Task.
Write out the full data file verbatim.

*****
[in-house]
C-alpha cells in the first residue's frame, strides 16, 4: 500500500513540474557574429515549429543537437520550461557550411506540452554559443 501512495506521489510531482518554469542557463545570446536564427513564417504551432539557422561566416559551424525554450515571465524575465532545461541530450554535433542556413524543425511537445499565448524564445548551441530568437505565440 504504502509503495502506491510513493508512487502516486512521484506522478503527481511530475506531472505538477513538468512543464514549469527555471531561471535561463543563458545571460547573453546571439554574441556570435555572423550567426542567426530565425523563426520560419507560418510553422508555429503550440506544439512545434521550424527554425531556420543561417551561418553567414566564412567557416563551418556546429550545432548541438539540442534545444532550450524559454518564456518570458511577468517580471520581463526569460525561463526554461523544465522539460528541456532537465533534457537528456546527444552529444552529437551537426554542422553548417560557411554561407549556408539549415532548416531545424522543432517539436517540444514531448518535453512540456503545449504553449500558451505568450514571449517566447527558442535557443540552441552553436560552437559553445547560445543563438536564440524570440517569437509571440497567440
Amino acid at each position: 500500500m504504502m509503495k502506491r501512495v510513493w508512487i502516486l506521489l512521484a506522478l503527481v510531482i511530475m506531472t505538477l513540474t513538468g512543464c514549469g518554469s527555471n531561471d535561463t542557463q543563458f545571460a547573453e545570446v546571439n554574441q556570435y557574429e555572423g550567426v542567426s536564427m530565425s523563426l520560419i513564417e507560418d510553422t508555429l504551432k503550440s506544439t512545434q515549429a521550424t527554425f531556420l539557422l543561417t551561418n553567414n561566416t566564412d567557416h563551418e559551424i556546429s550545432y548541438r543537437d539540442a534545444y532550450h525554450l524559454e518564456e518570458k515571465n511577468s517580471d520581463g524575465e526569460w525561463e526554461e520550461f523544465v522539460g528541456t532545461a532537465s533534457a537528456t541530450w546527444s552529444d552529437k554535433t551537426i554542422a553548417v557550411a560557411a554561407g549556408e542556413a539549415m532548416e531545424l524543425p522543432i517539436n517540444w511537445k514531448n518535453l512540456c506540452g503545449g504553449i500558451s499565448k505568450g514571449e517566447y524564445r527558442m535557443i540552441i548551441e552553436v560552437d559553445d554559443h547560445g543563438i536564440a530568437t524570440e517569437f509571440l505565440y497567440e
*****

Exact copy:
[in-house]
C-alpha cells in the first residue's frame, strides 16, 4: 500500500513540474557574429515549429543537437520550461557550411506540452554559443 501512495506521489510531482518554469542557463545570446536564427513564417504551432539557422561566416559551424525554450515571465524575465532545461541530450554535433542556413524543425511537445499565448524564445548551441530568437505565440 504504502509503495502506491510513493508512487502516486512521484506522478503527481511530475506531472505538477513538468512543464514549469527555471531561471535561463543563458545571460547573453546571439554574441556570435555572423550567426542567426530565425523563426520560419507560418510553422508555429503550440506544439512545434521550424527554425531556420543561417551561418553567414566564412567557416563551418556546429550545432548541438539540442534545444532550450524559454518564456518570458511577468517580471520581463526569460525561463526554461523544465522539460528541456532537465533534457537528456546527444552529444552529437551537426554542422553548417560557411554561407549556408539549415532548416531545424522543432517539436517540444514531448518535453512540456503545449504553449500558451505568450514571449517566447527558442535557443540552441552553436560552437559553445547560445543563438536564440524570440517569437509571440497567440
Amino acid at each position: 500500500m504504502m509503495k502506491r501512495v510513493w508512487i502516486l506521489l512521484a506522478l503527481v510531482i511530475m506531472t505538477l513540474t513538468g512543464c514549469g518554469s527555471n531561471d535561463t542557463q543563458f545571460a547573453e545570446v546571439n554574441q556570435y557574429e555572423g550567426v542567426s536564427m530565425s523563426l520560419i513564417e507560418d510553422t508555429l504551432k503550440s506544439t512545434q515549429a521550424t527554425f531556420l539557422l543561417t551561418n553567414n561566416t566564412d567557416h563551418e559551424i556546429s550545432y548541438r543537437d539540442a534545444y532550450h525554450l524559454e518564456e518570458k515571465n511577468s517580471d520581463g524575465e526569460w525561463e526554461e520550461f523544465v522539460g528541456t532545461a532537465s533534457a537528456t541530450w546527444s552529444d552529437k554535433t551537426i554542422a553548417v557550411a560557411a554561407g549556408e542556413a539549415m532548416e531545424l524543425p522543432i517539436n517540444w511537445k514531448n518535453l512540456c506540452g503545449g504553449i500558451s499565448k505568450g514571449e517566447y524564445r527558442m535557443i540552441i548551441e552553436v560552437d559553445d554559443h547560445g543563438i536564440a530568437t524570440e517569437f509571440l505565440y497567440e